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DRI DIETARY REFERENCE INTAKES FOR Vitamin C, Vitamin E, Selenium, and Carotenoids
based on dietary assessment should be confirmed by other measures, especially when a high likelihood of inadequacy is suspected.
For example, a 30-year-old woman who consumes an average of 55 mg/day of vitamin C from her food and takes a multiple vitamin four times a week containing 60 mg of vitamin C would average 89 mg/day (55 mg + [60 mg × 4/7]). Thus, her diet alone would put her at high likelihood of inadequacy, since it is below the EAR of 60 mg/day. Addition of the supplement, however, would add up to a sum on average above the RDA of 75 mg/day for adult women, thus suggesting little likelihood that intake is inadequate if the dietary assessment represents her true usual intake.
Using the Adequate Intake for Individuals
For vitamin C, vitamin E, and selenium, Adequate Intakes (AIs), rather than EARs or RDAs, have been set only for infants. By definition and observation, healthy infants who are exclusively fed human milk for the first 6 months of life by apparently healthy mothers are consuming an adequate amount of these nutrients. Infants who are consuming formulas with a nutrient profile similar to human milk (after adjustment for differences in bioavailability) for these three nutrients are also consuming adequate levels. In the case where an infant formula contains a lower level of these nutrients than human milk, the likelihood of nutrient adequacy for infants consuming this formula cannot be determined as data on infants at lower concentrations of intake are not available for review.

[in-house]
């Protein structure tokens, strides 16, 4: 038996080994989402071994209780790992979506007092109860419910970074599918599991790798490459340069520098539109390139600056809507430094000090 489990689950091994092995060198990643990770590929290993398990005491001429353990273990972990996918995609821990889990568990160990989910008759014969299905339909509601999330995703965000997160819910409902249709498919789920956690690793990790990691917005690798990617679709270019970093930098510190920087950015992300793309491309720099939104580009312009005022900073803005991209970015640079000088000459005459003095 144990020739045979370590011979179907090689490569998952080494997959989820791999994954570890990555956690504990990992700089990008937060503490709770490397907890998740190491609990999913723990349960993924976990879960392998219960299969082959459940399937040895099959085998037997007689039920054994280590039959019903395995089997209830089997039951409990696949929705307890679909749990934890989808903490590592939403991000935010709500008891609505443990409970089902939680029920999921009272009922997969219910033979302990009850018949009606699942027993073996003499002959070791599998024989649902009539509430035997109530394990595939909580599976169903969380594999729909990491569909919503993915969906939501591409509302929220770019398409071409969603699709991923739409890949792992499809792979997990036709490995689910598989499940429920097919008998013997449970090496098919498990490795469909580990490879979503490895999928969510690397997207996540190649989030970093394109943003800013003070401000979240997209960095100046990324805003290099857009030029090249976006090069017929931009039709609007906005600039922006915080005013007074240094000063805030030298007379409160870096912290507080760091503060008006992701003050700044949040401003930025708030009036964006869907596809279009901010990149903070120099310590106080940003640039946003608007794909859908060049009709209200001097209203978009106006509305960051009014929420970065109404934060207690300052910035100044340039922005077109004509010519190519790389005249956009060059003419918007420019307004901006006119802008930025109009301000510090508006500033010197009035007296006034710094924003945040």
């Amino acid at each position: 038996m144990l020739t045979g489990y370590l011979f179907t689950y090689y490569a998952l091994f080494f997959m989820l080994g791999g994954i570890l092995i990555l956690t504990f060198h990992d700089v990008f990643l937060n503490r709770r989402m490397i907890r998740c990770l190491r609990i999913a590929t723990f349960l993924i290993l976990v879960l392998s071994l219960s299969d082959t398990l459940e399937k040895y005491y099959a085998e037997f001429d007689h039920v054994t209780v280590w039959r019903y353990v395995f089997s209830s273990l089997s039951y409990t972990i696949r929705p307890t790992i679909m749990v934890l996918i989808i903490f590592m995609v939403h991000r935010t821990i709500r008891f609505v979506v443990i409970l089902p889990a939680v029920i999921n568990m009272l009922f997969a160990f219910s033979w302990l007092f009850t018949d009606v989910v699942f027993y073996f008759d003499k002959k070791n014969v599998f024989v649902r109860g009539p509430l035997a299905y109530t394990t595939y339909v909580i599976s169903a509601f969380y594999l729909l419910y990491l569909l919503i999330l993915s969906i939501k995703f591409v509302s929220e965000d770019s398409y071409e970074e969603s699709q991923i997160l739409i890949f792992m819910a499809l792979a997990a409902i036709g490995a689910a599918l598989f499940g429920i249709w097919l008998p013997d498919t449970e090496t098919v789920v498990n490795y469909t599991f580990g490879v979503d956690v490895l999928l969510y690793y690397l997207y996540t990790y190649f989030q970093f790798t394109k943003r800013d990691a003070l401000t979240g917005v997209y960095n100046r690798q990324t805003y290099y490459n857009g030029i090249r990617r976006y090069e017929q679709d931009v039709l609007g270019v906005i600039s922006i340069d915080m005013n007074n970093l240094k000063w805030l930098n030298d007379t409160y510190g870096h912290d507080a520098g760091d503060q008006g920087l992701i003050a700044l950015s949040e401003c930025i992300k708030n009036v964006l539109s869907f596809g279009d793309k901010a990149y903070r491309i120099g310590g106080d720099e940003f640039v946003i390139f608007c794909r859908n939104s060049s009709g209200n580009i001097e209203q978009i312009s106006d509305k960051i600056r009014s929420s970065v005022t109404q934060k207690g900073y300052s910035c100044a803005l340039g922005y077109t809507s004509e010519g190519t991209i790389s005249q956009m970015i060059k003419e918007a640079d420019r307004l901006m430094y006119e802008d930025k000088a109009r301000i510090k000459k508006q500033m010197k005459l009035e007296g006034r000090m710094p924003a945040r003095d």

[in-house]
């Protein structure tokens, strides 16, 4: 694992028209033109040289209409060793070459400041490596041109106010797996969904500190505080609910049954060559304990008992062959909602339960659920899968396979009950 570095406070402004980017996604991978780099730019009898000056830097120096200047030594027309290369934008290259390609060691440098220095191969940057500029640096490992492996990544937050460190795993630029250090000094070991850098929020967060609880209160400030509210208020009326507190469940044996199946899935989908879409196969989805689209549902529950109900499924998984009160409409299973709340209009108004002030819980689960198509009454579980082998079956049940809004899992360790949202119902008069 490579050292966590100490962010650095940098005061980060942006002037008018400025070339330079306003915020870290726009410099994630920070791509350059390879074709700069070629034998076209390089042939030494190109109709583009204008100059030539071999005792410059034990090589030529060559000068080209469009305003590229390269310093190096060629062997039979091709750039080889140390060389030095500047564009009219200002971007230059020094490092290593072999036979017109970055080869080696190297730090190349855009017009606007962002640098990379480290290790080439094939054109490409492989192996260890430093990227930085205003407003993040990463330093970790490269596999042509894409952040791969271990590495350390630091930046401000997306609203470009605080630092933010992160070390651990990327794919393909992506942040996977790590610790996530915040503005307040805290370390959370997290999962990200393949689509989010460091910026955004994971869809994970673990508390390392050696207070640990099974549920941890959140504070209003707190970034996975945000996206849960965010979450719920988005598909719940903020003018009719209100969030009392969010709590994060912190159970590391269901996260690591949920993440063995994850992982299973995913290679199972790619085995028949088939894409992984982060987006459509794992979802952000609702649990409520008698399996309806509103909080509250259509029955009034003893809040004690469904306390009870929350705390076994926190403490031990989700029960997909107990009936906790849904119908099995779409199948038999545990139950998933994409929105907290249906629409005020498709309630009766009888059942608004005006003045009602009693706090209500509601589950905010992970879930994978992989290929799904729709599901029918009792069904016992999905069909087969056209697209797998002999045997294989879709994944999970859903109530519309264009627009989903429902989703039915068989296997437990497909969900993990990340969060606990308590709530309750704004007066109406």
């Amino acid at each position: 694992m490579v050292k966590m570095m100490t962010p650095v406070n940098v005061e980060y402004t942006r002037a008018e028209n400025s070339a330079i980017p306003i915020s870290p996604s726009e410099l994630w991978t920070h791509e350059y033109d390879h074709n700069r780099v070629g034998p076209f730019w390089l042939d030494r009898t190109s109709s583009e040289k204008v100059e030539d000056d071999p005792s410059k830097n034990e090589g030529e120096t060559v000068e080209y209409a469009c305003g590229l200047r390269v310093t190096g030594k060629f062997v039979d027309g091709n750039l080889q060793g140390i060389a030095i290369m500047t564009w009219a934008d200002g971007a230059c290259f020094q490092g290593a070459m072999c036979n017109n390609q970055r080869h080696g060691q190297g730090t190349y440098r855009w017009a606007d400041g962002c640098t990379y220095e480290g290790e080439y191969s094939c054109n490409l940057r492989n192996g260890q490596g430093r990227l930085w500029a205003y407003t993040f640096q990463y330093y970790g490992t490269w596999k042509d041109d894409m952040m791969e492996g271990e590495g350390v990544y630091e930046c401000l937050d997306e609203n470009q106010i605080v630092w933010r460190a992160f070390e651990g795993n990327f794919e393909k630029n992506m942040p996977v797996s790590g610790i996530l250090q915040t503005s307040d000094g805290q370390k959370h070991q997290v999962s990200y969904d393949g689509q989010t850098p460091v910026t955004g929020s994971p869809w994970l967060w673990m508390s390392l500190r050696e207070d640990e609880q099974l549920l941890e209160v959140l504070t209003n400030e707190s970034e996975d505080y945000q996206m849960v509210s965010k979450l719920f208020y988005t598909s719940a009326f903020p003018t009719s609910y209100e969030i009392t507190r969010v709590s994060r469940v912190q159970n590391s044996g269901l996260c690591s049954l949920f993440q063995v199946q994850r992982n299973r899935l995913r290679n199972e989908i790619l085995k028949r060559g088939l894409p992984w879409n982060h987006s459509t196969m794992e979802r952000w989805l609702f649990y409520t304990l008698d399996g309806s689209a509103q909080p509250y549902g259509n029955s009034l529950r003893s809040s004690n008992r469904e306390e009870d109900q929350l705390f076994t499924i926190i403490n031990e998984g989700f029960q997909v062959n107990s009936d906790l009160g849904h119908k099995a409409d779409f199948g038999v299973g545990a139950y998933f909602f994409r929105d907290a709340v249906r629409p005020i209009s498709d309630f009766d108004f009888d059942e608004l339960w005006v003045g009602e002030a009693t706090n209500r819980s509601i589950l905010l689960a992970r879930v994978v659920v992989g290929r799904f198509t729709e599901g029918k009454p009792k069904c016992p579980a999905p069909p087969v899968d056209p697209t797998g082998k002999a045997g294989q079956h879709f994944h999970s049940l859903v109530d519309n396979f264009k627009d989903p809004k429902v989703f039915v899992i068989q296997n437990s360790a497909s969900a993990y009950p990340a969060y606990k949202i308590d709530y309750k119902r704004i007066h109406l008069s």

Using the Tolerable Upper Intake Level for Individuals
The Tolerable Upper Intake Level (UL) is used to determine the possibility of overconsumption of a nutrient. If an individual's usual nutrient intake remains below the UL, there is little risk of adverse effects from excessive intake. At intakes above the UL, the risk of adverse effects increases. However, the intake at which a given individual will develop adverse effects as a result of taking large amounts of a nutrient is not known with certainty. For example, an individual consuming supplements of vitamin C that exceed 2,000 mg/day may be at increased risk of adverse effects. In the case of vitamin C, the first adverse effects are osmotic diarrhea and gastrointestinal disturbances. It should be noted that there is no established benefit for presumably healthy individuals in consuming amounts of nutrients that exceed the RDA or AI.